‘Life After Beth’ Movie Review – No Zombie’s Land
As evidenced by the droves (or perhaps hordes would be a better word) of zombie movies releasing, zombies are one of Hollywood’s latest fads. Like vampires, they’ll likely fade in the coming year. Until then, we have enough releasing to differentiate between the must-sees and the skip-’ems. Jeff Baena’s directorial debut, Life After Beth, doesn’t fit either of these categories which can be taken both as a compliment or not. For me, it is a bit of a letdown given the talent and interesting premise.
The movie starts with Beth’s (Aubrey Plaza) death. She left behind a family (John C. Reilly, Cheryl Hines) and her boyfriend Zach (Dane DeHaan). After a day or two of sulking, the unthinkable happens: Beth reappears…alive. Her parents think it’s a miracle (ala Jesus’ resurrection) while Zach struggles with how much Beth has changed.
She’s changed because her resurrection was actually a reanimation, meaning she is a zombie that slowly deteriorates from a beautiful woman to a flesh-eating monster.
As I alluded to at the beginning, the premise seems different enough to differentiate between other zombie films. It also has the potential to delve into some more serious stuff, like love and love lost. In some ways, Life After Beth is comparable to the surprisingly successful Warm Bodies from last year.
Baena, who also wrote the film, made a conscious decision to make the movie a little more lighthearted (again, like Warm Bodies). This is an okay decision, too, given Plaza’s history in comedy. Given her character, though, Plaza doesn’t have as much to do as her counterparts.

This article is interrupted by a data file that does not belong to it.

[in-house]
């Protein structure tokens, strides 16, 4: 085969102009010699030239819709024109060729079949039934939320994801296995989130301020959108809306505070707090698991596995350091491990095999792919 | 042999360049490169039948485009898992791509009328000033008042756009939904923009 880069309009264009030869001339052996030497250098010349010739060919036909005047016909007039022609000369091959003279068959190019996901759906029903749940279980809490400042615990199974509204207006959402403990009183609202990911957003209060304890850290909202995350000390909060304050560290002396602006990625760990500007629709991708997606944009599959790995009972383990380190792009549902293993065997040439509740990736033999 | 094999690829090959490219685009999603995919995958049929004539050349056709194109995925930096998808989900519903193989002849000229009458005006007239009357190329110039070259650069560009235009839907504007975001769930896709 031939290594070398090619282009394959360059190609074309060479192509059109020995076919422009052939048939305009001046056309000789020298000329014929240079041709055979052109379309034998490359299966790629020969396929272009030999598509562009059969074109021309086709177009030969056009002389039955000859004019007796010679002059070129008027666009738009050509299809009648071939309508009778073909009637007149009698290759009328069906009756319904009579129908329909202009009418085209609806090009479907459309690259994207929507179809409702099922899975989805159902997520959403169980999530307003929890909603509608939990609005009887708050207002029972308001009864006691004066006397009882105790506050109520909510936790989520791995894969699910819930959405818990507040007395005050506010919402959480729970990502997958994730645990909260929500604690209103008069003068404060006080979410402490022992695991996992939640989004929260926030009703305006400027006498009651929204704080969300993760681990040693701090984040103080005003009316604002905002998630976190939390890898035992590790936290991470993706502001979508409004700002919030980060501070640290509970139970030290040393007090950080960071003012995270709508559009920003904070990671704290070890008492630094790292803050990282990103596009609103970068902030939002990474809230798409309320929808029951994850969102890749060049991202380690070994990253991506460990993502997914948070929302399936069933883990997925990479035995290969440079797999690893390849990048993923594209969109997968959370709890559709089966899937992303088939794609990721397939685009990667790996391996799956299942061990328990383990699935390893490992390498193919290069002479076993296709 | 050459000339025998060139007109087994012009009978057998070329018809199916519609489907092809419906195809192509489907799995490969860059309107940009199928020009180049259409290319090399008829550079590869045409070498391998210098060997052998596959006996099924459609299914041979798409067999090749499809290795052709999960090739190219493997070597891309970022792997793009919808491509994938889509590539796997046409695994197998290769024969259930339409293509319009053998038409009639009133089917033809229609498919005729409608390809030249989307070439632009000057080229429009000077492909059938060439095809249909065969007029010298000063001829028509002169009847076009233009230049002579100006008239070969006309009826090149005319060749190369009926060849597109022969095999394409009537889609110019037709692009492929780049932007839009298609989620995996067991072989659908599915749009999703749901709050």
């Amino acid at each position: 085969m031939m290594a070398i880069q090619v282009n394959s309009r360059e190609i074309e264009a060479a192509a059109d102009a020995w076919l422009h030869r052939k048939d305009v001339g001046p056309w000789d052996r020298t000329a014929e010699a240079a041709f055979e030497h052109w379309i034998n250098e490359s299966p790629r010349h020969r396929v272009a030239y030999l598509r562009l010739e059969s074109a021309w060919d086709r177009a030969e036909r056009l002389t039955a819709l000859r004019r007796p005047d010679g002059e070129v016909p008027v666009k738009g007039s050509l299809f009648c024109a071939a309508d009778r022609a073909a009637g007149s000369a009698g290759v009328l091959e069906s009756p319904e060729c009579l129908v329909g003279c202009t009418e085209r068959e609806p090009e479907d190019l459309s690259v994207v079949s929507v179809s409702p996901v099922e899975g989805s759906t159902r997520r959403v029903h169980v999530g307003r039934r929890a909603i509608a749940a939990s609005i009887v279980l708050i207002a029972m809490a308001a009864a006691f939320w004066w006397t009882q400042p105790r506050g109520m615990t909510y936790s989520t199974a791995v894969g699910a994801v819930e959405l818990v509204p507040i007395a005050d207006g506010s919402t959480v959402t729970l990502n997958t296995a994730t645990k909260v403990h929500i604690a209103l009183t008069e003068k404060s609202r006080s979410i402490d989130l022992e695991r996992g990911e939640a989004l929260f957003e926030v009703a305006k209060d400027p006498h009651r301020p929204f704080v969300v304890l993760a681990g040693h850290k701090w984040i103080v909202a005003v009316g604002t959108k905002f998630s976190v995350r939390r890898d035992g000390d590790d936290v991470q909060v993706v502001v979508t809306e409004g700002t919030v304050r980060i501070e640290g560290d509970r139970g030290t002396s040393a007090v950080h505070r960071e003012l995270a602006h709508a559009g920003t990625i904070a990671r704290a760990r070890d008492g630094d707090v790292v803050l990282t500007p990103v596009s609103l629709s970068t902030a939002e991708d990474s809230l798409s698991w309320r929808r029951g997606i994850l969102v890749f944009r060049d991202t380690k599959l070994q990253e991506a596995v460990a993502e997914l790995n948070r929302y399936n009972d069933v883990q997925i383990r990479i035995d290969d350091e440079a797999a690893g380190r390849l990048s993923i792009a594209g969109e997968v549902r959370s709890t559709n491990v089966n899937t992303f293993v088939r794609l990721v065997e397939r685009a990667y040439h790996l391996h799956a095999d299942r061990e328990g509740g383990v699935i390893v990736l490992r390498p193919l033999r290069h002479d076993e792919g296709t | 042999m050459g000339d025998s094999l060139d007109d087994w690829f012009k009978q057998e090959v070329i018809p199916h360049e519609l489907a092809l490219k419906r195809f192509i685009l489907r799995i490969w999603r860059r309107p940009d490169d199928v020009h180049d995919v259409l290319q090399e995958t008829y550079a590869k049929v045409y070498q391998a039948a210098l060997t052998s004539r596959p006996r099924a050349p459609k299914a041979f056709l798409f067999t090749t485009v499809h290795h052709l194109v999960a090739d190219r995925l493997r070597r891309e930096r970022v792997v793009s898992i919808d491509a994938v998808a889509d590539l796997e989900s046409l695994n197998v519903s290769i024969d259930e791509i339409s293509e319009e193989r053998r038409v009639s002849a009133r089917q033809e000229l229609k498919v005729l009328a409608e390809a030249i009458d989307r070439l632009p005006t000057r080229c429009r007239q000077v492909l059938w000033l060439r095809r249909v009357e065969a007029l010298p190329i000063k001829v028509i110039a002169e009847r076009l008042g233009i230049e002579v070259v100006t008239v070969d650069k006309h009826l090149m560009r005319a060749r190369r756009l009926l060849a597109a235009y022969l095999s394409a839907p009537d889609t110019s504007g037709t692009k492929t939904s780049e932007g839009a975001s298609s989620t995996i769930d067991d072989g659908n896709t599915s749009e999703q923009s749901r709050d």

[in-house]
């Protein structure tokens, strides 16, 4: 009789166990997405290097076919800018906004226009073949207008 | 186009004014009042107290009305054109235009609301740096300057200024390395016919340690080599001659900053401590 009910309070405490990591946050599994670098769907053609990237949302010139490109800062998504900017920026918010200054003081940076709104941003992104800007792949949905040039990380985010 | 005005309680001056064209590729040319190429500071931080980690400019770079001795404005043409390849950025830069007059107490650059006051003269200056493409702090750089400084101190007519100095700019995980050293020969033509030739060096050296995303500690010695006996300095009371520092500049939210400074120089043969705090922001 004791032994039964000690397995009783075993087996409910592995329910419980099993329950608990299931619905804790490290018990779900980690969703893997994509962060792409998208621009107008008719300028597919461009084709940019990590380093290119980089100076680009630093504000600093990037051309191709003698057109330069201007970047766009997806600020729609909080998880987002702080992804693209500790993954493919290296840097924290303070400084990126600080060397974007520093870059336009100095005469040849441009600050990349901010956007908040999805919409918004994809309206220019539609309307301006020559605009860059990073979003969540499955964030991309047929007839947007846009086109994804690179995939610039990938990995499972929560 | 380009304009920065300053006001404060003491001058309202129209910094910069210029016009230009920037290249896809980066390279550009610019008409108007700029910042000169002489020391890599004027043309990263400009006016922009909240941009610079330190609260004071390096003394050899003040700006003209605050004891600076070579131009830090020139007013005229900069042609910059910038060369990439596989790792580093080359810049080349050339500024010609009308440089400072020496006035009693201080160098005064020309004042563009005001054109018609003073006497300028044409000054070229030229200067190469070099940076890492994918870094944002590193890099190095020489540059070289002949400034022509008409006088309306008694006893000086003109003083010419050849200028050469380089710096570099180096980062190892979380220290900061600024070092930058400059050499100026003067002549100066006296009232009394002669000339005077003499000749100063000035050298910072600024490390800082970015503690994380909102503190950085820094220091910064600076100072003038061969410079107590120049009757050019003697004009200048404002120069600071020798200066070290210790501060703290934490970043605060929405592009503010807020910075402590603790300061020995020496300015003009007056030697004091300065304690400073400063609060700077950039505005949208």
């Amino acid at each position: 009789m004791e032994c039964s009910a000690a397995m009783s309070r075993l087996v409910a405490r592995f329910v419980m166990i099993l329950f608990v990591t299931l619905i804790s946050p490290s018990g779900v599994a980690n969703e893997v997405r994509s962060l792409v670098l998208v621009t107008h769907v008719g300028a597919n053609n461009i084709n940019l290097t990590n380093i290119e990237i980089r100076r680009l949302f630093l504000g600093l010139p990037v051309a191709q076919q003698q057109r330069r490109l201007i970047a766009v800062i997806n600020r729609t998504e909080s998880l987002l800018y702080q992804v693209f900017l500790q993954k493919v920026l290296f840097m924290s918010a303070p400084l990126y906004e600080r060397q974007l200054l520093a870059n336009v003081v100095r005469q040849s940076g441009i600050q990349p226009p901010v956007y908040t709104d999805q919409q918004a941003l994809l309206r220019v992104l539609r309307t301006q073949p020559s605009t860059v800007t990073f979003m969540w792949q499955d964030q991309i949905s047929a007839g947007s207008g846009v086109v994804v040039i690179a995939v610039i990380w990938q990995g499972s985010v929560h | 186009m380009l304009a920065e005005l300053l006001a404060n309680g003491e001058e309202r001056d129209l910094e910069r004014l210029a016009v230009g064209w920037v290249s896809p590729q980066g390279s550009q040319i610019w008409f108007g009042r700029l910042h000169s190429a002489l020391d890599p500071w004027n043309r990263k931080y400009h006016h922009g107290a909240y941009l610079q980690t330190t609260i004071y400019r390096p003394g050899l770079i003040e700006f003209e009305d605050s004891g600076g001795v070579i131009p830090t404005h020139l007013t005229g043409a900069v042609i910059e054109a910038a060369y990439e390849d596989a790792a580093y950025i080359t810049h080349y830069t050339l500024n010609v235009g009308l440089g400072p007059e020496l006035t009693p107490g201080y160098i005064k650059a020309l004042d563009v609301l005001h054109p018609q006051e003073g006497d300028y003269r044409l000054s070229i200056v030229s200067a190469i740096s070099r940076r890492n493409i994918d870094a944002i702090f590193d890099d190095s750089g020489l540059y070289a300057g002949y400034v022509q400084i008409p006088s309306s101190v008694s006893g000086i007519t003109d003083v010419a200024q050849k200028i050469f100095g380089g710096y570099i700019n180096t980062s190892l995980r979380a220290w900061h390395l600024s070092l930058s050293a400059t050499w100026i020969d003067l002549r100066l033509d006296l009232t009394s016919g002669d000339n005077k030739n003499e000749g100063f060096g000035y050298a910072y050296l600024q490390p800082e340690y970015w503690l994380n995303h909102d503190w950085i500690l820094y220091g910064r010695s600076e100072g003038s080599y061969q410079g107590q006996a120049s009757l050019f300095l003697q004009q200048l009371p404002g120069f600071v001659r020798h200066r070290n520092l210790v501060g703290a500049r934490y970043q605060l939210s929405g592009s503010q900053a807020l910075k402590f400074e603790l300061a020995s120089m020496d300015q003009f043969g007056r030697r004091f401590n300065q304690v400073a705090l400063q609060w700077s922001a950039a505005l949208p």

Then, the tone keeps the movie from finding a deeper connection with the audience. When you look back on the film, it’s hard to find a spot where the movie was whole-heartedly funny. Instead, Life After Beth gets stuck in no man’s land from the beginning and never does find its way back out.
I will admit the final scene between the two stars resonates a bit more than the rest of the film, but it’s simply a little too late to salvage the picture as a whole.
Not all is lost, though, as the cast does about everything it can to make the film memorable (even if it didn’t ultimately work). I’ve mentioned Plaza’s past, but she’s not alone as DeHaan has proven to be one of Hollywood’s fastest rising stars. Also, Anna Kendrick, Matthew Gray Gubler (CBS’s Criminal Minds), and even Plaza’s Parks and Recreation co-star Jim O’Heir make great additions to the cast.
Not all zombie films have to be completely serious. In fact, finding a lighter approach to the heavy genre has a lot of potential (especially with the right cast). Jeff Baena’s Life After Beth just isn’t the best example of this idea. It falls into a rut at the exact moment it should’ve done something (anything) to stand out. In the end, the picture is more forgettable than not despite everything that should work on paper.
Life After Beth is available through Video On Demand or in limited theaters starting tomorrow.
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